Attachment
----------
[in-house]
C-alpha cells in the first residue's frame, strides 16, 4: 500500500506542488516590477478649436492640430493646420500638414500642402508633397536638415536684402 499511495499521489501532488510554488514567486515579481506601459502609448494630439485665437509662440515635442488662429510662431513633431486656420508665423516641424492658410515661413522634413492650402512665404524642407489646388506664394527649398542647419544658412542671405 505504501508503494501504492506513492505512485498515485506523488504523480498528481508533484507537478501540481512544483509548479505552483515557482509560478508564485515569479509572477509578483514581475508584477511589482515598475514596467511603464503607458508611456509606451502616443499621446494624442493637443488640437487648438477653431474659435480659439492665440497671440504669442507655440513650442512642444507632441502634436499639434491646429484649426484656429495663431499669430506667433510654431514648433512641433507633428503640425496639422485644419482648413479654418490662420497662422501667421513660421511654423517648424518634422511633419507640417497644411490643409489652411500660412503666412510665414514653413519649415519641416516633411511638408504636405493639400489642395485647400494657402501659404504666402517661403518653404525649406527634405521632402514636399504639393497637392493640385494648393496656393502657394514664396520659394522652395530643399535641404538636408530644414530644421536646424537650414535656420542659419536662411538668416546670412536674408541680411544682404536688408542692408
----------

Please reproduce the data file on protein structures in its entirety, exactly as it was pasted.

[in-house]
C-alpha cells in the first residue's frame, strides 16, 4: 500500500506542488516590477478649436492640430493646420500638414500642402508633397536638415536684402 499511495499521489501532488510554488514567486515579481506601459502609448494630439485665437509662440515635442488662429510662431513633431486656420508665423516641424492658410515661413522634413492650402512665404524642407489646388506664394527649398542647419544658412542671405 505504501508503494501504492506513492505512485498515485506523488504523480498528481508533484507537478501540481512544483509548479505552483515557482509560478508564485515569479509572477509578483514581475508584477511589482515598475514596467511603464503607458508611456509606451502616443499621446494624442493637443488640437487648438477653431474659435480659439492665440497671440504669442507655440513650442512642444507632441502634436499639434491646429484649426484656429495663431499669430506667433510654431514648433512641433507633428503640425496639422485644419482648413479654418490662420497662422501667421513660421511654423517648424518634422511633419507640417497644411490643409489652411500660412503666412510665414514653413519649415519641416516633411511638408504636405493639400489642395485647400494657402501659404504666402517661403518653404525649406527634405521632402514636399504639393497637392493640385494648393496656393502657394514664396520659394522652395530643399535641404538636408530644414530644421536646424537650414535656420542659419536662411538668416546670412536674408541680411544682404536688408542692408